Editor's note: Danny Cevallos is a CNN legal analyst and a criminal defense attorney practicing in Philadelphia and the U.S. Virgin Islands.
(CNN) -- New York prosecutors dropped charges against one of two men arrested in a chaotic motorcycle chase that ended in the beating of SUV driver Alexian Lien. It started when his Range Rover collided with a motorcycle in a phalanx riding down a Manhattan highway on Sunday. Video, taken by a camera on the helmet of one of the many bikers who chased Lien as he sped away, shows bikers catching up with Lien's SUV and bashing its windows.
This has brought bikers under intense scrutiny. But I'll say it: Motorbike enthusiasts, on the whole, get a bad rap. A minority of them cause trouble, sometimes a lot of trouble, which causes an undeserved prejudice against the majority. And that prejudice can subtly influence law enforcement, just as it can the public at large.
Bikers have a rich history of misbehavior. In the most infamous case, the Rolling Stones hired the Hell's Angels to provide security at a concert in 1969 at Altamont, California. A member of the audience was killed by a gang member, reaffirming the bikers' reputation as thugs.
Most bikers who tarnish motorcyclists' reputation commit far less dramatic and tragic acts. Riders do themselves no good when they remove the perfectly operational mufflers from their bike for maximum urban volume or pop wheelies in a downtown metropolis.
At minimum, these riders are massively annoying, and at worst, they are very dangerous. Either way, the bias against many is caused by the few.
The transgressions of a few bikers do not represent the true biker spirit, which is a celebrated part of Americana. Like the cowboys and horsemen of the frontier, riding the open road exemplifies the rugged individualist tradition of our country. But like many issues in society and law, often the actions of few negatively affect the policies applied to the rest of us.
How important is bias? The arrest, and the almost immediate dropping of charges, demonstrate how fine the line is between "criminal" and "victim" in a police investigation.
Bias works both ways. Have you noticed that every news story has mentioned "Range Rover" several times? What if the Range Rover was a Lamborghini? How about a 1980 Ford Pinto? Would that make the driver more sympathetic to you? Less sympathetic? Bias is intrinsically neither evil nor good. It just is.
How fine is the line between victim and defendant? Consider how the law might apply to these facts:
First, in the video, a motorcyclist appears to deliberately slow down in front of the SUV, which then collides with the cycle. The law in most states presumptively holds the rear ending vehicle liable. If the driver in front makes a sudden stop, that can overcome this presumption. But in the case of rear enders, even defense attorneys will often concede liability, so it's certainly possible that a jury could find Lien completely at fault for an accident.
Second, as bikers surround his vehicle, Lien speeds away. As he drives off, motorcyclist Jeremiah Mieses is run over in the chaos. Mieses remains hospitalized with two broken legs and spinal injuries and might be paralyzed for life. Those are very serious injuries under any civil standard or penal code.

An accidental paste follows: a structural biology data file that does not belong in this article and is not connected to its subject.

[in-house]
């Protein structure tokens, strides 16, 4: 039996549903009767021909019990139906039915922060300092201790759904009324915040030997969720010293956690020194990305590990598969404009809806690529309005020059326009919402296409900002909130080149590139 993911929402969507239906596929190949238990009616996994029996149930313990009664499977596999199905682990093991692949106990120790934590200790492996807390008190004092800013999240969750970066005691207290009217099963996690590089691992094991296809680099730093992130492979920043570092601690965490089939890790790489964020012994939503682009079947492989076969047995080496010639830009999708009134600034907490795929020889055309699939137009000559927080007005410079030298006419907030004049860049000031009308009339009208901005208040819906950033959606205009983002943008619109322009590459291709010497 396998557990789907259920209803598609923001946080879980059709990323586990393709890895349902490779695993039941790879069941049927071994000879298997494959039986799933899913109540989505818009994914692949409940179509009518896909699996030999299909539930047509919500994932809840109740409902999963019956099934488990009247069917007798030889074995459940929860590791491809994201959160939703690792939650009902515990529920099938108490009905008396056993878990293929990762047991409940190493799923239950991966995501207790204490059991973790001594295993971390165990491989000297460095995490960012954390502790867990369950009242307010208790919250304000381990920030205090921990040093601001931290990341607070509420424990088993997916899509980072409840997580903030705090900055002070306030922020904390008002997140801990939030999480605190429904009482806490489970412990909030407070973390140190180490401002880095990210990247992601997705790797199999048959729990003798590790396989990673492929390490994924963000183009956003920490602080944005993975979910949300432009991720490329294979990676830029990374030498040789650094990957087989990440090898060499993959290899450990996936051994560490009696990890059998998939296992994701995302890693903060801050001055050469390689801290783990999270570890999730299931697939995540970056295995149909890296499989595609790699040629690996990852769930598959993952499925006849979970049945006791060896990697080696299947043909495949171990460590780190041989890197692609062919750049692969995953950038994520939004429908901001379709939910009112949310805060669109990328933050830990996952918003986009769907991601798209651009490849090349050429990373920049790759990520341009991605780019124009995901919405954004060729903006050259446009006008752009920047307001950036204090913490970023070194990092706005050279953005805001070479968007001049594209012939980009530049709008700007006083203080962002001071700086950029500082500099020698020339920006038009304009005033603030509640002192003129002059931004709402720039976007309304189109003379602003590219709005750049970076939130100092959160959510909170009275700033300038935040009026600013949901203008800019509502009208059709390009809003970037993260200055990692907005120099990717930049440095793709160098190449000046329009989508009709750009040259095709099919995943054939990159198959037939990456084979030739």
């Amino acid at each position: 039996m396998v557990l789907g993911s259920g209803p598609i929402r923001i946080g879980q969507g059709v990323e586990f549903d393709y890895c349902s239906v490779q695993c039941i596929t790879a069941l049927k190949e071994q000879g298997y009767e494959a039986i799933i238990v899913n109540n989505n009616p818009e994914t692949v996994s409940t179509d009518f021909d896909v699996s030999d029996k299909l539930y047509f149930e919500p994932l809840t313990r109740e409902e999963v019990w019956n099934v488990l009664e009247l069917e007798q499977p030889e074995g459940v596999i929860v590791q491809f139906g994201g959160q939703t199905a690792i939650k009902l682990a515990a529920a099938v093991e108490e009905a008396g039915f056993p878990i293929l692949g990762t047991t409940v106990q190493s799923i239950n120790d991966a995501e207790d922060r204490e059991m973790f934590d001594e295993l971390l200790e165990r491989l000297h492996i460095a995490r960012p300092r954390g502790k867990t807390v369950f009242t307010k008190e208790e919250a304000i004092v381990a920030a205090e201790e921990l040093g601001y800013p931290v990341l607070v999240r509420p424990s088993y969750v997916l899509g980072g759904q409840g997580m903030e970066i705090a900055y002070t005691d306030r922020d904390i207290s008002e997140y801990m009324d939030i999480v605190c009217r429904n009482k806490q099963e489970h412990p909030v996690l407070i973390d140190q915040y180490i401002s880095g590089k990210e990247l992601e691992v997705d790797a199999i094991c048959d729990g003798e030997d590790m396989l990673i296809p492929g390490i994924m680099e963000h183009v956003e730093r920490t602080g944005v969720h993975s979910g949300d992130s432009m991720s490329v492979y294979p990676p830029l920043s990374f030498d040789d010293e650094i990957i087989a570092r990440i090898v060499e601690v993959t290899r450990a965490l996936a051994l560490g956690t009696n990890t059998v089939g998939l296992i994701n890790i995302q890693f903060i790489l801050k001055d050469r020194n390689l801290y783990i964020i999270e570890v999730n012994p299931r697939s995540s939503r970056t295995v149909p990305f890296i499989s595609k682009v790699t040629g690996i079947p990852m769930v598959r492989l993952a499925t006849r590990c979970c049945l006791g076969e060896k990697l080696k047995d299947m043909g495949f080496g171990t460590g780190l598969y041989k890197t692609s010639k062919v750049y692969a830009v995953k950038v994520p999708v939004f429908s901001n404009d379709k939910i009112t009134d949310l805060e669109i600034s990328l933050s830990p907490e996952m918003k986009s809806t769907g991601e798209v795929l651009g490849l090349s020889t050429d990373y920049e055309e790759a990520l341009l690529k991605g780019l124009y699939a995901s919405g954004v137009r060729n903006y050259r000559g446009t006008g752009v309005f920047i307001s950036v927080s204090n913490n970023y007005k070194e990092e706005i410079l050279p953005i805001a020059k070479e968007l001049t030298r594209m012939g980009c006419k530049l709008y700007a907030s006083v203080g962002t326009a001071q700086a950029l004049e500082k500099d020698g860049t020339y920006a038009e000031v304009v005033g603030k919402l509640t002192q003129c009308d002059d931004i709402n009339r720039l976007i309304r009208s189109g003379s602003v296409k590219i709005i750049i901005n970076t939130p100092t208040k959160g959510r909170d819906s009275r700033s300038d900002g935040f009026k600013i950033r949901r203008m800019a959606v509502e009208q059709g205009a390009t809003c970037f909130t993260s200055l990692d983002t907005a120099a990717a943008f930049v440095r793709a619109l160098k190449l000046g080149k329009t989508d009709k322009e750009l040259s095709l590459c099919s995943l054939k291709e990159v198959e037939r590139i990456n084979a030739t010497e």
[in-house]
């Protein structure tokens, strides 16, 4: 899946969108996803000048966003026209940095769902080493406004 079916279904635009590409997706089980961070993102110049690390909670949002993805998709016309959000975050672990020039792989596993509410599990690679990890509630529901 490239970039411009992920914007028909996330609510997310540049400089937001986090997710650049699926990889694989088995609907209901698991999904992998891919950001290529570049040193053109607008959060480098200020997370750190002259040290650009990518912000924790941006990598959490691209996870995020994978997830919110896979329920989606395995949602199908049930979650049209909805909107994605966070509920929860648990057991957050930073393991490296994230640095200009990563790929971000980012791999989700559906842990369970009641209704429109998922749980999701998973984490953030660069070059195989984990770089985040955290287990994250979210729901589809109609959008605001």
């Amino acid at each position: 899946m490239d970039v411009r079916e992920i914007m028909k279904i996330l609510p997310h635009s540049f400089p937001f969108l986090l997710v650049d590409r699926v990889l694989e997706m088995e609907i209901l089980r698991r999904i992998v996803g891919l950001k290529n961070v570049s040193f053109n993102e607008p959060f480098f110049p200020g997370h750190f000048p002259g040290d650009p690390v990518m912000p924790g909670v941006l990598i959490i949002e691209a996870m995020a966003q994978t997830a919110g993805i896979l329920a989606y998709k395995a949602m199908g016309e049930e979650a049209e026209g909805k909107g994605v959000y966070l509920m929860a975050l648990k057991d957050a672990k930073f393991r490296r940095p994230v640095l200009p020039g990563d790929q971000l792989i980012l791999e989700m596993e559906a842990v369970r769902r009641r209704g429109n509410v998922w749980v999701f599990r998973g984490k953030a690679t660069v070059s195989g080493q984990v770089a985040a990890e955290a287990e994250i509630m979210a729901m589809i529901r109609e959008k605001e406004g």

If it's proven that Lien ran over Mieses, he could be considered a "fleeing felon." New York, like other states, criminalizes leaving the scene of a motor vehicle accident. In a case like this, in which someone is seriously injured, flight is a potential felony. So was Lien fleeing for his life, or was he a fleeing felon?
Third, it's true that a lot of bikers gave chase. Was this alone permissible? In New York, a citizen acting on his own may use non-deadly force to prevent the escape of a person who has committed a crime. Lien's tires were slashed and his windows bashed in. Was that appropriate force? Those acts themselves are non-deadly. If so, were the bikers apprehending a fleeing criminal within the law?
Finally, if any of the bikers charged claim they were justified in preventing the escape of a criminal, the burden is on the prosecution to disprove it and disprove it beyond a reasonable doubt.
Police officers have the unenviable task of making snap judgments under chaotic circumstances. They're human, as is their process of assigning blame. New York Police Commissioner Ray Kelly says the investigation is continuing. More arrests on more serious charges may follow.
Motorcyclist Christopher Cruz faces reckless driving charges after police say he was the one who slowed down in front of Lien's SUV and touched off the whole bloody encounter. Nobody has been charged yet in the actual beating that sent Lien to the hospital, but Cruz's attorney has told reporters that his client is not guilty.
What would you do? Whoever is charged, you have this dilemma. Party No. 1, a young male member of a noisy biker rally carving up the West Side Highway vs Party No. 2, a 33-year-old dad out for a Sunday drive with his wife and baby. Who do you think gets the benefit of the doubt in a close call? That's bias. It's not intentional, and it's not categorically evil. It just is.
But a lot of people don't realize that there's often a fine line between criminal and complaining witness in our criminal justice system. The proliferation of technology and video evidence has made investigations more objective, but it's unreasonable to think humans can cure themselves of all prejudice.
Are bikers discriminated against unfairly? Maybe. But the alternative for them is taking up a less controversial pastime, and I don't see them trading their rides for golf clubs anytime soon.
The opinions in this commentary are solely those of Danny Cevallos.